A housing authority also has a duty to provide reasonable and appropriate assistance to household members in federal public housing who are victims of domestic violence, including changing locks for those who have obtained abuse prevention orders and waiving (not charging) the cost to change the locks.99

If my housing authority says I am overhoused, what can happen to my rent?

If you are living in an apartment with more bedrooms than is determined to be appropriate for your household size, your housing authority can classify your household as overhoused and ask you to move to a smaller apartment. In state public housing, if you refuse to transfer to a smaller apartment of appropriate size offered by the housing authority, your rent can be increased to 150% of your usual rent.100 (See also Is my rent always based on my income?.)

In addition, in either state or federal public housing, if your household has been classified as overhoused and refuses to transfer to a smaller apartment, this could be grounds for eviction. If you think you have good cause (good reason) not to move to the smaller apartment, you should file a grievance. Some reasons to challenge the transfer include:

  • You are a veteran, surviving spouse of a veteran, or Gold Star Mother and allowed by state law to stay in your state public housing unit;101
  • You need to remain in your current apartment due to a disability or you require additional space because of medically required equipment;
  • The apartment you are offered is dangerous or not up to building or health codes;
  • You cannot climb the stairs or the apartment does not otherwise meet your needs for accessibility (for example, you have a wheelchair and the apartment is not wheelchair accessible or
  • The apartment is otherwise not appropriate.

For more information about how to file a grievance, see Using Your Public Housing Grievance Procedure.

Are there rules about being over-income for continued occupancy in public housing?

State public housing

Yes. For state public housing, if a family’s income is such that 30% (for elderly/disabled public housing) or 32% (for family public housing) of income is greater than the Section 8 FMR for the area for a comparably sized unit, the family is considered over-income for public housing. The family may be given a hardship exemption for up to 6 months to find other unsubsidized housing.109

Federal public housing

For federal public housing, HUD recently implemented an over-income rule which was part of legislation adopted by Congress in 2016. Under this rule, if a family’s income is greater than 120% of the Area Median Income (AMI) for 2 years in a row the family will be over-income and no longer have full rent and eviction protections.   For Boston in 2019, 120% of the AMI for a family of three would be $116,400/year.

While it is up to each housing authority to determine what its policy will be, a housing authority could proceed with eviction of an over-income family after 6 months. Or a housing authority could charge the family rent whichever is greater - either the Section 8 Fair Market Rent (FMR) or the amount of monthly subsidy for the unit (based on the operating and capital funds – a figure that HUD has not determined how to calculate).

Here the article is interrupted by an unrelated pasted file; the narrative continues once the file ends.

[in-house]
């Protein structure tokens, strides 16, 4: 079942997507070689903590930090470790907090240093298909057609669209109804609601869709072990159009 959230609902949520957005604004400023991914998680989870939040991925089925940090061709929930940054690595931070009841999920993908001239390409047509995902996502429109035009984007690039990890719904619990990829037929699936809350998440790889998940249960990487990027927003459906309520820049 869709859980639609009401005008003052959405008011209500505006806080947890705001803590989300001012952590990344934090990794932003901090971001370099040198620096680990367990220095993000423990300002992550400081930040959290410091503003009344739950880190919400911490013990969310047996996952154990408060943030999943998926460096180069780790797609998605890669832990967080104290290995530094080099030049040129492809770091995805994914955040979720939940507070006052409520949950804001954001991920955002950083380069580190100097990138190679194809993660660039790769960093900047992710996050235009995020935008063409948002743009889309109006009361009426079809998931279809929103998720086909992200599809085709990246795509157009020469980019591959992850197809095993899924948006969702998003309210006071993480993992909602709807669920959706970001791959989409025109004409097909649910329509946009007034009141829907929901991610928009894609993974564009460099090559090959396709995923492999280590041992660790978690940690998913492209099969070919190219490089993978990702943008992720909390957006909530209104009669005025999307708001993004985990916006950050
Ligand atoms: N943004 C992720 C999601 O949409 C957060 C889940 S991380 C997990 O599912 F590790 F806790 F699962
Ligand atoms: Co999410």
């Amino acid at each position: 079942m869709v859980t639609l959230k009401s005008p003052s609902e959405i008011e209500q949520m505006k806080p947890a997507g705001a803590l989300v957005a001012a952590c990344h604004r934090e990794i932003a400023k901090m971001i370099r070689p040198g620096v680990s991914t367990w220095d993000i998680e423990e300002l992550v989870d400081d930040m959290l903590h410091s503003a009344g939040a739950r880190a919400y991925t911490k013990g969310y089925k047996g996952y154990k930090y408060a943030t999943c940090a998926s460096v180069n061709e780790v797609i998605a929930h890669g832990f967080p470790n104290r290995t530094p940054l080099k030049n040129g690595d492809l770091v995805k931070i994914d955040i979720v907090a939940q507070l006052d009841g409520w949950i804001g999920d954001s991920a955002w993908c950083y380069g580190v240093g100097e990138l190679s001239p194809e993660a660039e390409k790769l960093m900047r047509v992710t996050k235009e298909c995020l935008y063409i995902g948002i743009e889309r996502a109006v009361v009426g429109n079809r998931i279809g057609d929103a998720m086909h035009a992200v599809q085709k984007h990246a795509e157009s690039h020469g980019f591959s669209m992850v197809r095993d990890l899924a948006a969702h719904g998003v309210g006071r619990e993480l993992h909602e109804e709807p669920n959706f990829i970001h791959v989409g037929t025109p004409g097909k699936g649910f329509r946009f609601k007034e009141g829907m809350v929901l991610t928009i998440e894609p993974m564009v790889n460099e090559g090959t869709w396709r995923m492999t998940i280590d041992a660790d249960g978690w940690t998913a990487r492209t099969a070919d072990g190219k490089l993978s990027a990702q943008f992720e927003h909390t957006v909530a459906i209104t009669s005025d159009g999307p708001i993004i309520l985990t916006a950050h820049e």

If a family is only over-income for the first recertification but not the second, there is no negative action. Action only occurs where there are 2 consecutive findings of being over-income. In the cases where a housing authority does not choose to evict the family, and the family then drops below the over-income limit, the family can ask to be restored to regular rent protections. The family will only be subject to negative action again if there are 2 consecutive over-income findings.110


92 State: 760 C.M.R. § 6.06(3)(h Federal: 24 C.F.R. § 966.4(c)(2).

93 760 C.M.R. § 6.06(3)(c).

94 24 C.F.R. § 966.4(d)(1).

95 See Saxton v. Housing Authority of the City of Tacoma, 1 F.3d 881 (9th Cir. 1993) which held that a public housing tenant whose request to add a returning family member to a lease was denied has a right to a grievance hearing pursuant to 24 C.F.R. § 966.50.

96 760 C.M.R. § 6.06(3)(g).

97 42 U.S.C. § 1437d(l)(6)(B) 72 Federal Register 12697 at 12697, March 16, 2007. HUD has not yet issued any final regulations.

98 42 U.S.C. § 1437d(u)(1)(C), 72 Federal Register 12696 at 12698, March 16, 2007. HUD has not yet issued any final regulations.

99 State: 760 C.M.R. § 6.06(3)(f), 4(q)-(r).

100 State: G.L. c. 121B, § 32; 760 C.M.R. § 6.04(1)(c). Per 760 C.M.R. § 6.03, overhoused means a tenant household that the housing authority has determined, based upon the composition of the household, to be occupying a unit consisting of more bedrooms than is appropriate for the household size.

101 G.L. c. 121B, § 32, 9th paragraph (applies to apartments consisting of two bedrooms or fewer, provided that the tenant has lived in the apartment for at least the last eight consecutive years and that the rent is not more than three months in arrears).

109 See 760 C.M.R. § 5.06(2, 3) and 760 C.M.R. § 6.06(6)(f).

110 See 42 U.S.C. § 1437n(a)(5), 83 Fed. Reg. 35490 (July 26, 2018).